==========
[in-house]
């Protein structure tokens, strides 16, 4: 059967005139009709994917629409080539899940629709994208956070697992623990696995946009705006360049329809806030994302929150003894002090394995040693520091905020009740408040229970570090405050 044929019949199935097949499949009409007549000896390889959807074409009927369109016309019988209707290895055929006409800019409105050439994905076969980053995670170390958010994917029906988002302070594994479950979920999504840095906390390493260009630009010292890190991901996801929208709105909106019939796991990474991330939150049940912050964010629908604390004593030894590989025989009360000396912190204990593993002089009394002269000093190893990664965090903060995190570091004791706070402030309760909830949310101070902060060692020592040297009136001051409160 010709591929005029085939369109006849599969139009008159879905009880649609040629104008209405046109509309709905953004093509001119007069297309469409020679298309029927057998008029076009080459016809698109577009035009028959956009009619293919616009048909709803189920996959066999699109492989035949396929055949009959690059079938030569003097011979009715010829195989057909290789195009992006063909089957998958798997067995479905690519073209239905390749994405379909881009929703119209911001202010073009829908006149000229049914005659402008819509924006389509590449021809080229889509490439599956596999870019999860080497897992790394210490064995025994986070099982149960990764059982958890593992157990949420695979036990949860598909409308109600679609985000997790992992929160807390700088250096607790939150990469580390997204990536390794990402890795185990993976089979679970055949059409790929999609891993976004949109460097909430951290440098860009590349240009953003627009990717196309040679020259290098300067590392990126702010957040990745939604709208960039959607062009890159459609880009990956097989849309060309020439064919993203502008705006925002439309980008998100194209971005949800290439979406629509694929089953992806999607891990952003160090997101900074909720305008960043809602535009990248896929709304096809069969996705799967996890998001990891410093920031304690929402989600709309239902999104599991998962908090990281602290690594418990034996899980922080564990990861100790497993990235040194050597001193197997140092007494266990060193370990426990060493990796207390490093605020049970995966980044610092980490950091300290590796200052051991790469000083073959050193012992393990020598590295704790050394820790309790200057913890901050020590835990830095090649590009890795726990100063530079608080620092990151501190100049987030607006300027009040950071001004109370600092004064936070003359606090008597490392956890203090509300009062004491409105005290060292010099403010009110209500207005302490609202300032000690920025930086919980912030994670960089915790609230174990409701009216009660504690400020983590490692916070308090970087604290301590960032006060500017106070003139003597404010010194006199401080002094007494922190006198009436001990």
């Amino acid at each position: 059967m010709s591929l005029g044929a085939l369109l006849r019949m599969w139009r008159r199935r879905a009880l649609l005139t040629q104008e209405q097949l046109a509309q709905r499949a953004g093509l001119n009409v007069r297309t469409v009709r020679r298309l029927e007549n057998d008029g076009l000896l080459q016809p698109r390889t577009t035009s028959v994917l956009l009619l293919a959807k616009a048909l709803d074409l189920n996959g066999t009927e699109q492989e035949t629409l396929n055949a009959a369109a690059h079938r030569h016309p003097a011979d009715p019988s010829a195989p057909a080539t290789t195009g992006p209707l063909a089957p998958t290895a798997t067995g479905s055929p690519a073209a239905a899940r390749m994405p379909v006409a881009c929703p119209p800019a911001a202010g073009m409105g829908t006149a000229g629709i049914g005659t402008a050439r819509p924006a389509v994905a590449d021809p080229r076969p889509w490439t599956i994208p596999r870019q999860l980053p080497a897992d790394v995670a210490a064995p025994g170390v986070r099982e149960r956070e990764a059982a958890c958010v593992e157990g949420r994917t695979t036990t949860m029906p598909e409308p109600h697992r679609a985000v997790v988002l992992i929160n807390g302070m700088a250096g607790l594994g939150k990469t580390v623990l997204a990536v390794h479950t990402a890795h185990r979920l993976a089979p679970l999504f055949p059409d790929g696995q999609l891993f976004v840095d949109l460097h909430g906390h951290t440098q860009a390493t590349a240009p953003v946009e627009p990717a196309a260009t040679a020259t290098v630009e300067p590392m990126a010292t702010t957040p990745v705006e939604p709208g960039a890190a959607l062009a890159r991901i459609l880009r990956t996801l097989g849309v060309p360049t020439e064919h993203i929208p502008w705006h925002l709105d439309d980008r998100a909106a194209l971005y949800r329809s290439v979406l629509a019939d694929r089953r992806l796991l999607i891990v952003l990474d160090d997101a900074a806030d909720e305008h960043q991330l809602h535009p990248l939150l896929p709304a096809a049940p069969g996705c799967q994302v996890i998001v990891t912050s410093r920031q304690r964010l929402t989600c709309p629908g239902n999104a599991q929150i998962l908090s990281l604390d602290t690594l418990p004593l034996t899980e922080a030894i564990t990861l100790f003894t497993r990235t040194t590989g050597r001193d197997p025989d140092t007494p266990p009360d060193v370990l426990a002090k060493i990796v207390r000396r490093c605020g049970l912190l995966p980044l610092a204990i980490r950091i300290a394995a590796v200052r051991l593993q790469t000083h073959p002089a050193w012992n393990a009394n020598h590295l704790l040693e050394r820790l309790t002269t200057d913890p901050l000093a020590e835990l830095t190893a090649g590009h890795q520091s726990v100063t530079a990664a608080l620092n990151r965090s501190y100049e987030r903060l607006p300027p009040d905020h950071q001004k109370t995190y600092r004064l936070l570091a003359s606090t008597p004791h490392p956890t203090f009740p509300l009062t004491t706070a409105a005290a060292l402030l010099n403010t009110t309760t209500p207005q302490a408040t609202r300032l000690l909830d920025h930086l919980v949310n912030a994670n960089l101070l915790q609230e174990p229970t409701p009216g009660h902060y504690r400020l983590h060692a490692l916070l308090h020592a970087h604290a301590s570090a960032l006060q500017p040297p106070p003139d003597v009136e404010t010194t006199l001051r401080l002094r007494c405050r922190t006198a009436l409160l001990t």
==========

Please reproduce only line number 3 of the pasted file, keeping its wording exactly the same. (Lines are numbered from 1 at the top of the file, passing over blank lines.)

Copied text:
């Amino acid at each position: 059967m010709s591929l005029g044929a085939l369109l006849r019949m599969w139009r008159r199935r879905a009880l649609l005139t040629q104008e209405q097949l046109a509309q709905r499949a953004g093509l001119n009409v007069r297309t469409v009709r020679r298309l029927e007549n057998d008029g076009l000896l080459q016809p698109r390889t577009t035009s028959v994917l956009l009619l293919a959807k616009a048909l709803d074409l189920n996959g066999t009927e699109q492989e035949t629409l396929n055949a009959a369109a690059h079938r030569h016309p003097a011979d009715p019988s010829a195989p057909a080539t290789t195009g992006p209707l063909a089957p998958t290895a798997t067995g479905s055929p690519a073209a239905a899940r390749m994405p379909v006409a881009c929703p119209p800019a911001a202010g073009m409105g829908t006149a000229g629709i049914g005659t402008a050439r819509p924006a389509v994905a590449d021809p080229r076969p889509w490439t599956i994208p596999r870019q999860l980053p080497a897992d790394v995670a210490a064995p025994g170390v986070r099982e149960r956070e990764a059982a958890c958010v593992e157990g949420r994917t695979t036990t949860m029906p598909e409308p109600h697992r679609a985000v997790v988002l992992i929160n807390g302070m700088a250096g607790l594994g939150k990469t580390v623990l997204a990536v390794h479950t990402a890795h185990r979920l993976a089979p679970l999504f055949p059409d790929g696995q999609l891993f976004v840095d949109l460097h909430g906390h951290t440098q860009a390493t590349a240009p953003v946009e627009p990717a196309a260009t040679a020259t290098v630009e300067p590392m990126a010292t702010t957040p990745v705006e939604p709208g960039a890190a959607l062009a890159r991901i459609l880009r990956t996801l097989g849309v060309p360049t020439e064919h993203i929208p502008w705006h925002l709105d439309d980008r998100a909106a194209l971005y949800r329809s290439v979406l629509a019939d694929r089953r992806l796991l999607i891990v952003l990474d160090d997101a900074a806030d909720e305008h960043q991330l809602h535009p990248l939150l896929p709304a096809a049940p069969g996705c799967q994302v996890i998001v990891t912050s410093r920031q304690r964010l929402t989600c709309p629908g239902n999104a599991q929150i998962l908090s990281l604390d602290t690594l418990p004593l034996t899980e922080a030894i564990t990861l100790f003894t497993r990235t040194t590989g050597r001193d197997p025989d140092t007494p266990p009360d060193v370990l426990a002090k060493i990796v207390r000396r490093c605020g049970l912190l995966p980044l610092a204990i980490r950091i300290a394995a590796v200052r051991l593993q790469t000083h073959p002089a050193w012992n393990a009394n020598h590295l704790l040693e050394r820790l309790t002269t200057d913890p901050l000093a020590e835990l830095t190893a090649g590009h890795q520091s726990v100063t530079a990664a608080l620092n990151r965090s501190y100049e987030r903060l607006p300027p009040d905020h950071q001004k109370t995190y600092r004064l936070l570091a003359s606090t008597p004791h490392p956890t203090f009740p509300l009062t004491t706070a409105a005290a060292l402030l010099n403010t009110t309760t209500p207005q302490a408040t609202r300032l000690l909830d920025h930086l919980v949310n912030a994670n960089l101070l915790q609230e174990p229970t409701p009216g009660h902060y504690r400020l983590h060692a490692l916070l308090h020592a970087h604290a301590s570090a960032l006060q500017p040297p106070p003139d003597v009136e404010t010194t006199l001051r401080l002094r007494c405050r922190t006198a009436l409160l001990t």